Nikola: the clues in Trevor Milton’s past that investors missed or ignoredDecember 6, 2020
The operations boss of Worthington Industries was talking up the US steel processor’s new stake in a little-known start-up company. Mark Russell told investors on the 2014 earnings call that dHybrid Systems was “a leading manufacturer” of compressed natural gas fuel systems with “significant growth potential”.
It also, he stressed, had “very entrepreneurial leadership”.
It was a reference to Trevor Milton, the serial founder who months later would quit to start Nikola. In the past 15 months, the electric truck group has struck a $250m investment and truck deal with Iveco owner CNH Industrial, secured a public listing in June through a reverse takeover, and three months ago announced a $2bn partnership with General Motors.
Mr Milton — described by some as an evangelical salesman — was selling the idea of a future where roads teemed with hydrogen powered trucks, each one leased by Nikola. A future where the company would claw back $1m for each $300,000 vehicle it produced via a subscription service and refuelling network created with a yet-to-be-named energy partner.
The GM deal was, it seemed, the latest stamp of approval from the very industry he sought to upend. But just two days after announcing the partnership, Nikola was branded “an intricate fraud” in a short seller’s report that detailed a litany of business failings throughout Mr Milton’s career. Nikola, the report claimed, had overstated its technology, passing off purchased components as its own and, once, even rolled a dummy truck down a hill for a video showing its product “in motion”.
The company vehemently disputed the report and its fraud allegation, but later admitted that some of the criticisms of Nikola were true.
Most damaging, perhaps, was the section on the turbulent history of businesses run by Mr Milton, which included repeated accusations of overstating technology and lying to customers. In several cases, business relationships soured and ended in lawsuits.
In the days that followed the report, with Nikola’s shares in freefall and personal allegations swirling online, Mr Milton resigned as executive chairman. He remains the company’s largest shareholder. Mr Milton, who has denied any wrongdoing, declined to comment for this article.
This account of his career is drawn from more than a dozen interviews with past employees, customers, advisers and investors in Nikola and some of his former businesses. It is a tale of company failures and lawsuits that beg the question of why investors did not look more closely at Mr Milton’s business history.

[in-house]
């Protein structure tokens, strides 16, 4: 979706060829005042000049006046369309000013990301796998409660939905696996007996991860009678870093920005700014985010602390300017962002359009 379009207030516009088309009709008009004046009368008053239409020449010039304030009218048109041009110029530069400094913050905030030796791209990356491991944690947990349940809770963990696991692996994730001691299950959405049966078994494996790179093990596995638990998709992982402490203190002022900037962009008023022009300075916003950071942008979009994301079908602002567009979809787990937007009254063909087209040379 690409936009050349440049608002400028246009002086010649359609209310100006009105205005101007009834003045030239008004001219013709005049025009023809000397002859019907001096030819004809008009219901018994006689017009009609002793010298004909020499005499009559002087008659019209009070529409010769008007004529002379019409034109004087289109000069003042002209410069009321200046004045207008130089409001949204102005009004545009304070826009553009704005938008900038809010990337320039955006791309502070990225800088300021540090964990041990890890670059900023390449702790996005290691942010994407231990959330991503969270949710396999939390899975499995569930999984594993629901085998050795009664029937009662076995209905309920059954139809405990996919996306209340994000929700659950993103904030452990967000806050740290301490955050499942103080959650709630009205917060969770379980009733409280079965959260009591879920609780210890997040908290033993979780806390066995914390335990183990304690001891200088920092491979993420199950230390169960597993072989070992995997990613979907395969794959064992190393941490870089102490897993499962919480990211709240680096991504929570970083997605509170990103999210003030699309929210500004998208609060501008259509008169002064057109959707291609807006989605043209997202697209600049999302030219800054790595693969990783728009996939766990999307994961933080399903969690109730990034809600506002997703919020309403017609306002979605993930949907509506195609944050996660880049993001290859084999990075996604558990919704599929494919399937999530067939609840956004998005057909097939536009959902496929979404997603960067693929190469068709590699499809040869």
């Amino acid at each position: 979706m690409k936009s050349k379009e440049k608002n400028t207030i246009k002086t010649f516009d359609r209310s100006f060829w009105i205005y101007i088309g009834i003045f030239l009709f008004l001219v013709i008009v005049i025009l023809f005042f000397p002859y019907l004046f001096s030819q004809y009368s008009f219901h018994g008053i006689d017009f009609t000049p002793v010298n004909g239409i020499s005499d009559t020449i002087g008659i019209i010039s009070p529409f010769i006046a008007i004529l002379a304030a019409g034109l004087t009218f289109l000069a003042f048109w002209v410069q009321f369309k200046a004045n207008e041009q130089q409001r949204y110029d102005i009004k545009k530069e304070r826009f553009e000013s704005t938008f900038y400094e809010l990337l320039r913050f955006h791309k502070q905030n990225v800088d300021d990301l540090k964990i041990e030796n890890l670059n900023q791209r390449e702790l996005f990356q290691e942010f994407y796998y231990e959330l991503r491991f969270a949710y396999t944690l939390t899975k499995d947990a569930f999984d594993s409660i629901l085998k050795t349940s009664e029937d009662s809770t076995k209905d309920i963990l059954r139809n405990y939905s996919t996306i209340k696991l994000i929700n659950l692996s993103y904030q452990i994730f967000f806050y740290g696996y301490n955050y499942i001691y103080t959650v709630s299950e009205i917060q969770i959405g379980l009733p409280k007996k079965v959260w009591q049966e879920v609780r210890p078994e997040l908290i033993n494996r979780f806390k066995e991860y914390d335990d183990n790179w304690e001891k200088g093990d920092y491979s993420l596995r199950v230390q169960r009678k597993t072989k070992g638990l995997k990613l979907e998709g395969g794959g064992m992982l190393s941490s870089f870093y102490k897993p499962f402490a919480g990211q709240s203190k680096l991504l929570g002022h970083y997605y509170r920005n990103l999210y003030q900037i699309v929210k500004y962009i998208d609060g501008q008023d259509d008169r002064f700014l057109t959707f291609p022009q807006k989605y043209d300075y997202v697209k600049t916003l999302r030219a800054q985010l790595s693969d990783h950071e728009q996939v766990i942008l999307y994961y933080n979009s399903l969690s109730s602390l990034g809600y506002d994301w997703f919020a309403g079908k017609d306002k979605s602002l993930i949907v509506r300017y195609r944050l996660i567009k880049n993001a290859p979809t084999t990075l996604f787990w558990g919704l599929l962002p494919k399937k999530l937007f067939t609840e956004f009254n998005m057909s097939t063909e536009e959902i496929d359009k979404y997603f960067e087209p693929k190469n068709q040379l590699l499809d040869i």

Nikola’s backers, including its chairman and former GM executive Steve Girsky, insist that “an army” of advisers conducted due diligence on the company before it went public. Now it is the turn of the US Department of Justice and the Securities and Exchange Commission, to pore over Nikola after they launched separate investigations into the allegations swirling around the company.
The repercussions are being widely felt. The incident has raised further doubts over the extent of due diligence being carried out on companies aiming to go public via so-called special purpose acquisition companies, rather than the more rigorous route of an initial public offering. “Nikola could have done with a little more disclosure,” says one banker who has worked on multiple Spac deals. “Someone missed the buck on that one.”
Mr Milton’s exuberance was a “yellow flag” for some investors, says one who did put money into Nikola before the listing.
“It’s clear he was a difficulty to manage going forward,” he adds. Despite the reservations, this investor says his company conducted no due diligence on either Mr Milton or his past business ventures. Instead, it weighed the passion of Mr Milton with the level-headedness of Mr Russell, who had joined Nikola in 2019, and pushed ahead.
Mr Milton, 38, spent much of his youth in southern Utah. According to an interview he gave to trade publication Trucks.com in 2019, his father was a manager at the Union Pacific railroad, and his mother died of cancer when he was a teenager.